While other counties have abandoned their historic courthouses for new county office buildings, Haywood County is opting to remodel the historic courthouse to serve county functions. Keeping the building in use is seen as the best way to ensure it does not fall into disrepair from neglect and remains a focal point in the community.
The building will be modernized to accommodate computer systems needed in today’s world, as well as bring the air, electrical and plumbing up to date. A comprehensive analysis of county departments and the space each needs will dictate the lay-out of rooms within the building. An elevator will also be added to meet the Americans with Disabilities Act. Rather than tear up the building’s insides, however, a vertical column containing an elevator will be added to the backside of the building and will compliment the historic architecture as much as can be hoped for.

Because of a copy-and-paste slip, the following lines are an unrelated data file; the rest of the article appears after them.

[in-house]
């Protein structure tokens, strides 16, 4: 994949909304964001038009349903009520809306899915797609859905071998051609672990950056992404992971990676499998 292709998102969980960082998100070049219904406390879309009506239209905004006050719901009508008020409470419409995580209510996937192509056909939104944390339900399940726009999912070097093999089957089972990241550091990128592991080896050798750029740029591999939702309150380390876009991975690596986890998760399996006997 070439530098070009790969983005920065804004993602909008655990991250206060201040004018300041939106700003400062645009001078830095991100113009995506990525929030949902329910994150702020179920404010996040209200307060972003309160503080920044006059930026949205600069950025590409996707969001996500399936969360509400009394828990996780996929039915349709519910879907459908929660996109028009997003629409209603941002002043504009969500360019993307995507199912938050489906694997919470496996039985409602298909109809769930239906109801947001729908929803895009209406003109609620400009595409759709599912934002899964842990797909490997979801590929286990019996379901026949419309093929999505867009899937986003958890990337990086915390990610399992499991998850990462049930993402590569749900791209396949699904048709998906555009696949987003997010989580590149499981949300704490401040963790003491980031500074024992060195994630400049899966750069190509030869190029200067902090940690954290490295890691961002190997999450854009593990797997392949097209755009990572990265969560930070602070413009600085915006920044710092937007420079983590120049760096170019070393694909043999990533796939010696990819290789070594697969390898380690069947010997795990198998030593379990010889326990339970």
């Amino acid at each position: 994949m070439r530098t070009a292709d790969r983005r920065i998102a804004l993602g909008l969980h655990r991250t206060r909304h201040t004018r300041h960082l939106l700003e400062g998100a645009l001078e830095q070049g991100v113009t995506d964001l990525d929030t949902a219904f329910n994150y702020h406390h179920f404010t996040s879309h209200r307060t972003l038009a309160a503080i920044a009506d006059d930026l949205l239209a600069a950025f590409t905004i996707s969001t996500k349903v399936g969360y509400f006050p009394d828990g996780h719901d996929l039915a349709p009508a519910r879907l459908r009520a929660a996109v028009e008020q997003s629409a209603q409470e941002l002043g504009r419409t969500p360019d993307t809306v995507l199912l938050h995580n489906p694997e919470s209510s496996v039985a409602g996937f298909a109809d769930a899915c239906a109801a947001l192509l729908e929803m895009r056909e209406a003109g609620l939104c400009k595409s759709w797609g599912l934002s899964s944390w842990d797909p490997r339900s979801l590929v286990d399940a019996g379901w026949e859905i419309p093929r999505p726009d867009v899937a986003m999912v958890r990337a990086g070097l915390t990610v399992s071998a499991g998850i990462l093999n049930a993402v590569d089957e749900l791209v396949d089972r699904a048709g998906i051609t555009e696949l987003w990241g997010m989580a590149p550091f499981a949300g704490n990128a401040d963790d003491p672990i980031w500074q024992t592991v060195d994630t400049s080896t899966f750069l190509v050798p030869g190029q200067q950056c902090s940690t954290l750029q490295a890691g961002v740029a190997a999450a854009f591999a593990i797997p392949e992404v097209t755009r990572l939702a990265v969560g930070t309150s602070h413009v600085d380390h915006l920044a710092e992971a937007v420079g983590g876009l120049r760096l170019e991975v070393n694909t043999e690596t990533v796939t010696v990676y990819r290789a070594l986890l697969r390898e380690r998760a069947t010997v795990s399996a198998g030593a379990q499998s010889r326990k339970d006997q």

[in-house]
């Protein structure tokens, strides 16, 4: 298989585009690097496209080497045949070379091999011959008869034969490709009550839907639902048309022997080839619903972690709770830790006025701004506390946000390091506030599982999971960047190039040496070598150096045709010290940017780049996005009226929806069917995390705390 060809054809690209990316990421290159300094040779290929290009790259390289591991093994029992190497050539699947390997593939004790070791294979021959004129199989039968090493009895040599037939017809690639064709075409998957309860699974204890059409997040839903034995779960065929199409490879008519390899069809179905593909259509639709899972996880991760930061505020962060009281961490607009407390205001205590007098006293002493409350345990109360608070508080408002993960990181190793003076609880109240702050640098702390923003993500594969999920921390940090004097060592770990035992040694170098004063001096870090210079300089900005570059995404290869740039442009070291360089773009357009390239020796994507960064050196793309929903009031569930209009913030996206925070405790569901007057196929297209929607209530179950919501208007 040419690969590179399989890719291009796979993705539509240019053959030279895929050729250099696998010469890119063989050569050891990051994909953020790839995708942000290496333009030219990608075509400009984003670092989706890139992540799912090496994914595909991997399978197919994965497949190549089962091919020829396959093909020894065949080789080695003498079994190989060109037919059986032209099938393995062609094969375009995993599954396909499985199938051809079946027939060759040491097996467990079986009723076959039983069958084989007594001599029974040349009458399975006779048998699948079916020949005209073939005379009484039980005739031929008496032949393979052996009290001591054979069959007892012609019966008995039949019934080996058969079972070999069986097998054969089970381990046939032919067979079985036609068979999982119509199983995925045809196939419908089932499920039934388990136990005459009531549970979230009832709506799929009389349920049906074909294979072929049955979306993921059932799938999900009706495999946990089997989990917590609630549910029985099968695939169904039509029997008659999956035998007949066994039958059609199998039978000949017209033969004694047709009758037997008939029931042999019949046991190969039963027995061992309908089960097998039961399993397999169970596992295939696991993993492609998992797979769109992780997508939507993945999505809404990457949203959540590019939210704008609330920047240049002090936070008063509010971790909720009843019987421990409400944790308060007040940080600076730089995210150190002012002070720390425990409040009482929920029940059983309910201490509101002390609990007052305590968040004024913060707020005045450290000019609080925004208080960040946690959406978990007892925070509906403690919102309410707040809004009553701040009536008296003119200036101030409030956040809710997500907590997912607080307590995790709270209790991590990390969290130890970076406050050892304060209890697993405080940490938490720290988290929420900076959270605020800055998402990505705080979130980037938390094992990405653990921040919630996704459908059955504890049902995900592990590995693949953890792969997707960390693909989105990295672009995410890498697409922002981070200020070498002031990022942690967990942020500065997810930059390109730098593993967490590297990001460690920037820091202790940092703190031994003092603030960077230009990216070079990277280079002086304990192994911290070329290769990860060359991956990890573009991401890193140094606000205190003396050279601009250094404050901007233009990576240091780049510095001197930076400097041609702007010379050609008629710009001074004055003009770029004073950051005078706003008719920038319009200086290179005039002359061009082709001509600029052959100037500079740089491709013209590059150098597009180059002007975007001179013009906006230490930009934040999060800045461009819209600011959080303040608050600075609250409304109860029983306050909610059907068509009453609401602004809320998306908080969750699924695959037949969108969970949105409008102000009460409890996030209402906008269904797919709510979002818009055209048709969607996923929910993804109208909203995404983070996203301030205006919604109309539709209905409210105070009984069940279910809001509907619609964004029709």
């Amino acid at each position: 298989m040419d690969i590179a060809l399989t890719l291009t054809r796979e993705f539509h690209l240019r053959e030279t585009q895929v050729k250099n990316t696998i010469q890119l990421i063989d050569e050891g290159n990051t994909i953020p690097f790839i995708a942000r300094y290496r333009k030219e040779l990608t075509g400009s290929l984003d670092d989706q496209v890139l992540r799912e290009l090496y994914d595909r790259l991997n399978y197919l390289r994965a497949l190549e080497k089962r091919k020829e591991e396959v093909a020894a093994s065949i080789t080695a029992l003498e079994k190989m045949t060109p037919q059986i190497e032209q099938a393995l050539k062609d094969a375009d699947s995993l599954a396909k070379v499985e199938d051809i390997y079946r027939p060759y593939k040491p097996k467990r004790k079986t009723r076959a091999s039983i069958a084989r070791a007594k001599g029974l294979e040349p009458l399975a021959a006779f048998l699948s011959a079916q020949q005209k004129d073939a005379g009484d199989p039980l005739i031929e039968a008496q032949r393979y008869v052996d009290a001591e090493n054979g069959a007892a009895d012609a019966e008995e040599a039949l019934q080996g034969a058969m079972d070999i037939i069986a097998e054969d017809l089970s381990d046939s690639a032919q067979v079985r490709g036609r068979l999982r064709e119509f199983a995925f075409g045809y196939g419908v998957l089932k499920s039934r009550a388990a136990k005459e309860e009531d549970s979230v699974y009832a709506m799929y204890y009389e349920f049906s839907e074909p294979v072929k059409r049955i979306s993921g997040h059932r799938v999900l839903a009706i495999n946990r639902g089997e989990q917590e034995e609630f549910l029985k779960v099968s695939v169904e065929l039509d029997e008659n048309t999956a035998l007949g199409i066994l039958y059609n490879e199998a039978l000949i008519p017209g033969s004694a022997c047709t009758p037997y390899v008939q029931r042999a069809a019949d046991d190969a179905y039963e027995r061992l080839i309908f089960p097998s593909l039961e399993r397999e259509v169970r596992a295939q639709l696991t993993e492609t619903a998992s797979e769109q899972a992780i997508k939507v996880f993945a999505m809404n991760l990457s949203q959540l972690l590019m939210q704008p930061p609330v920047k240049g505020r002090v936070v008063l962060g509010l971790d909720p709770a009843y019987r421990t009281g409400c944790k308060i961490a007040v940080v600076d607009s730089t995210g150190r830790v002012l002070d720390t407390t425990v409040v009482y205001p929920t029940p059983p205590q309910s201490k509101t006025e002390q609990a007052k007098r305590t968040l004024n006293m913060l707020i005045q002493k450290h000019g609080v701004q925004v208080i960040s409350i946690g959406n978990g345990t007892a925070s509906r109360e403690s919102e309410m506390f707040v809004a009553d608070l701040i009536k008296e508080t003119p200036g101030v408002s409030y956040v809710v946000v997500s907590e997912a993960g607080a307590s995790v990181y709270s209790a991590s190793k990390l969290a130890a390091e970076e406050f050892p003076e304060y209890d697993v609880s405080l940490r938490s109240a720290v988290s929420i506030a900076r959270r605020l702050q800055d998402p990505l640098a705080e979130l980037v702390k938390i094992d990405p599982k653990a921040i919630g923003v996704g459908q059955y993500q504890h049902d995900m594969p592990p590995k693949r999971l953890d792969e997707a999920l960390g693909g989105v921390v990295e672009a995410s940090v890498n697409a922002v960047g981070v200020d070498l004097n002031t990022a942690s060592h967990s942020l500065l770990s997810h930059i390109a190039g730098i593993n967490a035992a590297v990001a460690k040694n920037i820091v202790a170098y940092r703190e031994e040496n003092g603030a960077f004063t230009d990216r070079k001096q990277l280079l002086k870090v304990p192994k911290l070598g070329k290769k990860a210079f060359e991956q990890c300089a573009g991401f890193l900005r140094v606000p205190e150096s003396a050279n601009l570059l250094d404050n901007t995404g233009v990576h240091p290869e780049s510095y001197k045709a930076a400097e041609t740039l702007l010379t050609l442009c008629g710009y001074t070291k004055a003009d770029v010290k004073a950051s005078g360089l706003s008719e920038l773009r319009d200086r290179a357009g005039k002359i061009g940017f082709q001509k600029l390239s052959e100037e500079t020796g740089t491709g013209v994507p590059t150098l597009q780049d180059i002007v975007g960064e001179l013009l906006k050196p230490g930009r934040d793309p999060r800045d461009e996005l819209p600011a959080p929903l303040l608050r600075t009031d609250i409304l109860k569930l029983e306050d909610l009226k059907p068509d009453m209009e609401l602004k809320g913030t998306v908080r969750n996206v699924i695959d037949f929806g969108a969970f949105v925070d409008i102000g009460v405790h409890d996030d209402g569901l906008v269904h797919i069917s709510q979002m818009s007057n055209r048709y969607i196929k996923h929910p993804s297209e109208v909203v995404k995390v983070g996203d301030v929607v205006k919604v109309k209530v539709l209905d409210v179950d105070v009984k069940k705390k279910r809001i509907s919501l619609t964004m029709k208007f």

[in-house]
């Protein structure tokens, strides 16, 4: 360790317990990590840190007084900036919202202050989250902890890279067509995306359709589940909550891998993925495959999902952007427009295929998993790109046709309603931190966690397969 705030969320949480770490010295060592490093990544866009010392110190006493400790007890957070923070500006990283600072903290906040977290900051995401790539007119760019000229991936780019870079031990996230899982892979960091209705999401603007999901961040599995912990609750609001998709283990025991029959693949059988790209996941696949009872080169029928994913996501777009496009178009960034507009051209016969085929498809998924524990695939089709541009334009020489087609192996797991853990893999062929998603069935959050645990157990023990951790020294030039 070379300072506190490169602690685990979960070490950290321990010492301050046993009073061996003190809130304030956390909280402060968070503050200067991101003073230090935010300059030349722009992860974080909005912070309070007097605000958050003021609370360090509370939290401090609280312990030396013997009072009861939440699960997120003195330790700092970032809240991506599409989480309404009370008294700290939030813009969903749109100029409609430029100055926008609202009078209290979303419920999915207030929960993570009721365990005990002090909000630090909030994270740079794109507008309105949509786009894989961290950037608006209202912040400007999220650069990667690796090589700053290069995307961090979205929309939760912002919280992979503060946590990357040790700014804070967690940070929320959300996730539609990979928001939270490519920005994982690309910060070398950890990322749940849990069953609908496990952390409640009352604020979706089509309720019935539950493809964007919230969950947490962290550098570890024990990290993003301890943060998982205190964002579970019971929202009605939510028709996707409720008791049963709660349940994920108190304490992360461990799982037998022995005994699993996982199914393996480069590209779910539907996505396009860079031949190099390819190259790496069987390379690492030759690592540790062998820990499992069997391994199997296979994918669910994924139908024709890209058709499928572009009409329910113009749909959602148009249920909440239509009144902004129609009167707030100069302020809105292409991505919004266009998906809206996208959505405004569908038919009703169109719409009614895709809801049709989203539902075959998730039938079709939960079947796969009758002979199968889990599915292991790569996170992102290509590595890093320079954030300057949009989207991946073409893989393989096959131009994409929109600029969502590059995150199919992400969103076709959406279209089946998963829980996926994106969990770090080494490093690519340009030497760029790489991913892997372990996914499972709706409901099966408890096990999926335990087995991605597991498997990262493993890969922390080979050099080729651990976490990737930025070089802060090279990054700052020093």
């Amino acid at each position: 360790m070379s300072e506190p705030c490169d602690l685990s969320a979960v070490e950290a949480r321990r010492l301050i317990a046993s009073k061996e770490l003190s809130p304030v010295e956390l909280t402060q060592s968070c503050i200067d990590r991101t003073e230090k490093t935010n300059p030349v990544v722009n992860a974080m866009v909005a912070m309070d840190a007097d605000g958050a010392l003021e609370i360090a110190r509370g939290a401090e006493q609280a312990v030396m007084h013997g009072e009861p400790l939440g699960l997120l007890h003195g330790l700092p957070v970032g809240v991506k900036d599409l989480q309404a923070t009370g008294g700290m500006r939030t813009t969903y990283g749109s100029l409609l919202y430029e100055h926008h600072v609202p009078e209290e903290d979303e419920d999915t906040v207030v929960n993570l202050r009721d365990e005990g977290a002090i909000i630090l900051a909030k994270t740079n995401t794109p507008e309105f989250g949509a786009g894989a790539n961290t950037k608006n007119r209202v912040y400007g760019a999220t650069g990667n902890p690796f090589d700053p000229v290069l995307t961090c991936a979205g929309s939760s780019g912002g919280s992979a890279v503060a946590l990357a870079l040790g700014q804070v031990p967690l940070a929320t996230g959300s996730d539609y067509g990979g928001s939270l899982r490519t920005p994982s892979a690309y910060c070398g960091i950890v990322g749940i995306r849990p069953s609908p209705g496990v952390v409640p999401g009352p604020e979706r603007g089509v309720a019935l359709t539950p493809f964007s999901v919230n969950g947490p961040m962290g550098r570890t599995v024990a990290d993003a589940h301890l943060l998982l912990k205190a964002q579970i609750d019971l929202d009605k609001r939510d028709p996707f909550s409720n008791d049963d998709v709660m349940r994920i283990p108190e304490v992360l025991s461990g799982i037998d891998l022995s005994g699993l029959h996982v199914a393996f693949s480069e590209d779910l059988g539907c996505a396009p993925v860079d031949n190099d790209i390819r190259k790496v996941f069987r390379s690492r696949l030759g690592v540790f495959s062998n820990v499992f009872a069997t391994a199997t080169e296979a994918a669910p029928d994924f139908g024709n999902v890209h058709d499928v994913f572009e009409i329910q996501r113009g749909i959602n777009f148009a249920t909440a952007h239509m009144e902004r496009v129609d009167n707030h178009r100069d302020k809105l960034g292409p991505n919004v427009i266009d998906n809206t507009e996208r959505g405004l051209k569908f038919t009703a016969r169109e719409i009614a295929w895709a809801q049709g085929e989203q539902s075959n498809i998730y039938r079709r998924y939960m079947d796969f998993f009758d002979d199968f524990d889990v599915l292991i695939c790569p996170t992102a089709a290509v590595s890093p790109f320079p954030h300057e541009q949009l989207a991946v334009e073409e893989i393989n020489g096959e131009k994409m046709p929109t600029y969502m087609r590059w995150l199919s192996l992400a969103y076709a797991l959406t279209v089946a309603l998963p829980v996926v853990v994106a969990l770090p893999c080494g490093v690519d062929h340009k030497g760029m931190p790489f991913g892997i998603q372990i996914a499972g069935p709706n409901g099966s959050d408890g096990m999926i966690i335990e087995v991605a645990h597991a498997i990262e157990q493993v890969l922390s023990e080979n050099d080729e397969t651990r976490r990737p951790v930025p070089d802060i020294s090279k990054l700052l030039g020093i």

The project also includes an historic restoration of the grand courtroom, known for its majestic arched windows and stone fresco of Lady Justice and the Ten Commandments above the judge’s bench. A second floor balcony was once part of the historic courtroom, but was enclosed over the years for office space. It will be restored as a balcony.
The county commissioners plan to hold their regular commissioner meetings in the historic courtroom. It will also be used for various civic meetings.
“The public will be encouraged to use that beautiful room,” said Commissioner Mary Ann Enloe. “It is going to be absolutely gorgeous.”
The plan also calls for a public courtyard and gathering place between the historic courthouse and new justice center, including a small amphitheater. Dirt will be hauled in to create a natural bowl to accommodate amphitheater style seating facing Main Street. It will be located toward the back of the property closest to the parking deck. The courtyard and amphitheater will be tackled if there is enough money left over.